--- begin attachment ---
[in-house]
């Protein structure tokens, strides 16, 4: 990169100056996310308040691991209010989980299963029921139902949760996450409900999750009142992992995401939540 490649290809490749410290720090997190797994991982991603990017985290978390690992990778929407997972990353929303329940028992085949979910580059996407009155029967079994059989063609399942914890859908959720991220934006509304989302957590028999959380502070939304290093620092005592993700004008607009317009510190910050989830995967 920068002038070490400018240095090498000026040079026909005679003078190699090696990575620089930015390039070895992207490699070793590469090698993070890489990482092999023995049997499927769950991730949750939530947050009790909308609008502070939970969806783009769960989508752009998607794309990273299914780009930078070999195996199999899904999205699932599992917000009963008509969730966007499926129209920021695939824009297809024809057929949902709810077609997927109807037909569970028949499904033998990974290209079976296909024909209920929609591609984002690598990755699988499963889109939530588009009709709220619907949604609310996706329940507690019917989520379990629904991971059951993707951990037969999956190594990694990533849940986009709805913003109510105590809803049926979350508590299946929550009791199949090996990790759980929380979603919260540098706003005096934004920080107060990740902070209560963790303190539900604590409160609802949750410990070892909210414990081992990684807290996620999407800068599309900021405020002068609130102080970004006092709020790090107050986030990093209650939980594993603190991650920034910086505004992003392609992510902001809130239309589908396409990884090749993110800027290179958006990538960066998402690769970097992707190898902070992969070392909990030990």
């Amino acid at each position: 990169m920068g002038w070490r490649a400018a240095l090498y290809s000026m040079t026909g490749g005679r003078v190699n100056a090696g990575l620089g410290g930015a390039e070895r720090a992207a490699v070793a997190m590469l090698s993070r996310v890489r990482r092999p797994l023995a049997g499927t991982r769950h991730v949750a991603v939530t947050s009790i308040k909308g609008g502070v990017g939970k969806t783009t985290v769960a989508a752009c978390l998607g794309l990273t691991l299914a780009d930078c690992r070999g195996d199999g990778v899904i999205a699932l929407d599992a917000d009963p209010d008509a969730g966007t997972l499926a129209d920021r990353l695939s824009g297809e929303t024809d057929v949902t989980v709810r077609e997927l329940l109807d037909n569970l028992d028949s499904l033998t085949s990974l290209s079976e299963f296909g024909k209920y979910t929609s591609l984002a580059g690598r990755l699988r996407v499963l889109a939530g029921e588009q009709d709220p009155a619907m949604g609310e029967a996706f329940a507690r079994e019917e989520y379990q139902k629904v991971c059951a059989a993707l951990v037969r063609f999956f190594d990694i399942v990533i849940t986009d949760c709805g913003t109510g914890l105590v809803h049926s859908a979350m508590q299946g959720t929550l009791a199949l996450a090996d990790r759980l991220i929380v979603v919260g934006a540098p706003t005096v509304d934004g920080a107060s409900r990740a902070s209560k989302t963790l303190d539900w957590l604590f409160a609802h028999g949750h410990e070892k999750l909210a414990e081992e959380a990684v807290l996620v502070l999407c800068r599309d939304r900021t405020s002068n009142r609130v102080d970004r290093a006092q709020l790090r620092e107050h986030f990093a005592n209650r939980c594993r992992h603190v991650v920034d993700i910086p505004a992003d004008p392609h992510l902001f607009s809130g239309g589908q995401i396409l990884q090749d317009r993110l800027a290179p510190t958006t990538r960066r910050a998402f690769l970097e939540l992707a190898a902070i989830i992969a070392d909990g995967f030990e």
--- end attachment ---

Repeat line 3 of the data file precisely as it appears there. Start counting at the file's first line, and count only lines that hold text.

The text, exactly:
């Amino acid at each position: 990169m920068g002038w070490r490649a400018a240095l090498y290809s000026m040079t026909g490749g005679r003078v190699n100056a090696g990575l620089g410290g930015a390039e070895r720090a992207a490699v070793a997190m590469l090698s993070r996310v890489r990482r092999p797994l023995a049997g499927t991982r769950h991730v949750a991603v939530t947050s009790i308040k909308g609008g502070v990017g939970k969806t783009t985290v769960a989508a752009c978390l998607g794309l990273t691991l299914a780009d930078c690992r070999g195996d199999g990778v899904i999205a699932l929407d599992a917000d009963p209010d008509a969730g966007t997972l499926a129209d920021r990353l695939s824009g297809e929303t024809d057929v949902t989980v709810r077609e997927l329940l109807d037909n569970l028992d028949s499904l033998t085949s990974l290209s079976e299963f296909g024909k209920y979910t929609s591609l984002a580059g690598r990755l699988r996407v499963l889109a939530g029921e588009q009709d709220p009155a619907m949604g609310e029967a996706f329940a507690r079994e019917e989520y379990q139902k629904v991971c059951a059989a993707l951990v037969r063609f999956f190594d990694i399942v990533i849940t986009d949760c709805g913003t109510g914890l105590v809803h049926s859908a979350m508590q299946g959720t929550l009791a199949l996450a090996d990790r759980l991220i929380v979603v919260g934006a540098p706003t005096v509304d934004g920080a107060s409900r990740a902070s209560k989302t963790l303190d539900w957590l604590f409160a609802h028999g949750h410990e070892k999750l909210a414990e081992e959380a990684v807290l996620v502070l999407c800068r599309d939304r900021t405020s002068n009142r609130v102080d970004r290093a006092q709020l790090r620092e107050h986030f990093a005592n209650r939980c594993r992992h603190v991650v920034d993700i910086p505004a992003d004008p392609h992510l902001f607009s809130g239309g589908q995401i396409l990884q090749d317009r993110l800027a290179p510190t958006t990538r960066r910050a998402f690769l970097e939540l992707a190898a902070i989830i992969a070392d909990g995967f030990e």